New documents tell the story of a widow who gave everything to the Legion and how the group's cover-up is part of something bigger.
The niece of Gabrielle Mee said she recognized the Legion's cult-like signs from her own time in a small religious group.
The banker who played a role in Gabrielle Mee's life said Mee still would have donated even if she had been told about the sex abuse allegations against the group's founder.
For Gabrielle Mee, the Legion of Christ was a group of men uncommonly focused on serving God's people, and she wanted to do all she could to support them.
These documents are expected to shed new light on a scandal Benedict inherited from Pope John Paul II, a supporter of Maciel even after the allegations against him were filed.
Some say Pope Benedict XVI was the most knowledgeable man about the crisis, but others say he didn't do enough for victims.
Los Angeles Archbishop Jose Gomez's public rebuke of his predecessor, Cardinal Roger Mahony, at the end of January was quickly described as unprecedented.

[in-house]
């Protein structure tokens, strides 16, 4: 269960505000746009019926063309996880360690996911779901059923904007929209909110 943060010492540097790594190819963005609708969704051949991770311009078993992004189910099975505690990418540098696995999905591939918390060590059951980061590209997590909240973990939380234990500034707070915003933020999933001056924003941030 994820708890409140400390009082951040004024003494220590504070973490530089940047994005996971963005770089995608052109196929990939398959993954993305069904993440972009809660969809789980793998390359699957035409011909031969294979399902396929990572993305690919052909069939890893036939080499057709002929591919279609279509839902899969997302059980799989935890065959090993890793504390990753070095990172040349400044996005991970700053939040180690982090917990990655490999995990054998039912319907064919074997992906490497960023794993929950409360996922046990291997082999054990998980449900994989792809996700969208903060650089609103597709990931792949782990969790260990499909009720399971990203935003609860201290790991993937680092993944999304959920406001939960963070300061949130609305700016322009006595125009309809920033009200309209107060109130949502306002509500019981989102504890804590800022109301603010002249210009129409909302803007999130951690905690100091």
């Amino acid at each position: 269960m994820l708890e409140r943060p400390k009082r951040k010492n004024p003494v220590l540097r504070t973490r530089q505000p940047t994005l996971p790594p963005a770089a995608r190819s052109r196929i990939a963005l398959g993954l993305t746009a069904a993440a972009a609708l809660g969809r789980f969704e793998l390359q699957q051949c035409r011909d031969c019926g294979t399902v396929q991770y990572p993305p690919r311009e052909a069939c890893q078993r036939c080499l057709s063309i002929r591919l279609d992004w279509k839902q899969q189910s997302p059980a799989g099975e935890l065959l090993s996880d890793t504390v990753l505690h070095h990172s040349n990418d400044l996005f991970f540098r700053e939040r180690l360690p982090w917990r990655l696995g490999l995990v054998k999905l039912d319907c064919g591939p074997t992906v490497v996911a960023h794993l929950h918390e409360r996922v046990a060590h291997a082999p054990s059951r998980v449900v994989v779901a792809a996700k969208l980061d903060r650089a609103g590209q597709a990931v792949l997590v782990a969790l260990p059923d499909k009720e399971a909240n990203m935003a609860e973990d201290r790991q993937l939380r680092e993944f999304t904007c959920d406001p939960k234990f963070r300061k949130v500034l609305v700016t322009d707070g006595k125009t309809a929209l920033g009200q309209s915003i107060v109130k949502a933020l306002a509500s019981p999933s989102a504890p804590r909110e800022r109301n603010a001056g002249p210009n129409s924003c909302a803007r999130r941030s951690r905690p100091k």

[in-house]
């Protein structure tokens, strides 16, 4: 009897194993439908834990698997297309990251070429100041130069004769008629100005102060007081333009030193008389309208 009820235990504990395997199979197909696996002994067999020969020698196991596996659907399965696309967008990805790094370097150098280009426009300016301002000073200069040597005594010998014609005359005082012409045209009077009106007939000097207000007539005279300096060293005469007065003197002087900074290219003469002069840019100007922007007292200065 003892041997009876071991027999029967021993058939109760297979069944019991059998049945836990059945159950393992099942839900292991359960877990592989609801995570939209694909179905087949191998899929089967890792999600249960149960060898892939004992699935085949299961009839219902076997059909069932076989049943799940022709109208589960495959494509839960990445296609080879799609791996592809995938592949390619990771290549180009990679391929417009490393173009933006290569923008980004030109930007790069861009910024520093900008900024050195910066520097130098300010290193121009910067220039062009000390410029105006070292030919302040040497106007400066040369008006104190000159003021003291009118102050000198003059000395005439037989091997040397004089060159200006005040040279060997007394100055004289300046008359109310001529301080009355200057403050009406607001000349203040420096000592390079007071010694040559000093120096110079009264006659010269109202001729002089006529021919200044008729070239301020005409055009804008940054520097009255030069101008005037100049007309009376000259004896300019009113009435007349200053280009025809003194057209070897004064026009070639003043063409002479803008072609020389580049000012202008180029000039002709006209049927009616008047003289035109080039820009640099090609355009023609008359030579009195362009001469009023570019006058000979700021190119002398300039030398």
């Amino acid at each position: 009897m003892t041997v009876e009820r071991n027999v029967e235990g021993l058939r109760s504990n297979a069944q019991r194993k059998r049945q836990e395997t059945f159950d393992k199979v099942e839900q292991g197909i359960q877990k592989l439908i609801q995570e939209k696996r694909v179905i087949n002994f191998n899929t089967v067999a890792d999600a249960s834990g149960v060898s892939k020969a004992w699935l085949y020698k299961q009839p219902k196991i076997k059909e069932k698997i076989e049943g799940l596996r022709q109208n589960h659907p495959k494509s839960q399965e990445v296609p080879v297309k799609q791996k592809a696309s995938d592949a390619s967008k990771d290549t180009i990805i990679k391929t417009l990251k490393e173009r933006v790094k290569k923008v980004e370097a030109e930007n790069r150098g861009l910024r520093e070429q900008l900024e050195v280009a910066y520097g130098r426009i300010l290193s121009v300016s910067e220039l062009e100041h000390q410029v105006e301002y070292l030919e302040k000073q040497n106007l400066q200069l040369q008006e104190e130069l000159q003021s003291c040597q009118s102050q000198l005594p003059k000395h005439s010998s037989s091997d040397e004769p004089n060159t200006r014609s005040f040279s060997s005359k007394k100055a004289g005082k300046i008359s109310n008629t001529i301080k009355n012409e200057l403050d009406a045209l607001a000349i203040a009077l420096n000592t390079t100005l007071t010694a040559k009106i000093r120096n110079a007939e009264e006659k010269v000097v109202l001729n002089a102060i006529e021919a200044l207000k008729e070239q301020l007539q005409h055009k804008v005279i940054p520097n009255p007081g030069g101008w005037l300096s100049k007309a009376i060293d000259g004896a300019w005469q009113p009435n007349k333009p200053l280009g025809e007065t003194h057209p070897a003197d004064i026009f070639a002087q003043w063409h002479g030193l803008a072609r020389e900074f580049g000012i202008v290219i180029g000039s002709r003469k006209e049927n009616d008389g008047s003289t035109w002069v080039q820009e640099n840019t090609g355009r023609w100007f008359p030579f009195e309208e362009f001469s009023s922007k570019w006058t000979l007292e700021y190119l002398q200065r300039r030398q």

Sharply critiquing Mahony's handling of sex abuse cases after the long-delayed release of church files made clear the cardinal had shielded abusive priests from public scrutiny and possibly law enforcement at the expense of children's safety, Gomez announced Jan. 31 that his predecessor would "no longer have any administrative or public duties" in the archdiocese.
Before his name became connected with failing to adequately address clergy abuse of minors, Cardinal Roger Mahony of Los Angeles was better known for his reputation as one of the nation's leading church advocates of social justice, particularly for farmworkers and immigrants.
As a young priest in Fresno, Calif., during the 1965-70 Delano Grape Strike, Mahony became a nationally known figure.
Editorial: The "We didn't know" defense in sex abuse cases wears thin in the light of the recently released documents from Los Angeles.
"Ten years into the greatest crisis the Church has faced since the Reformation, most American bishops still haven’t begun to grasp the problem" of clergy sex abuse.
Not the words of a clergy sex abuse victim or advocate, but those of Phil Lawler, the editor and director of the not exactly progressive Catholic World News.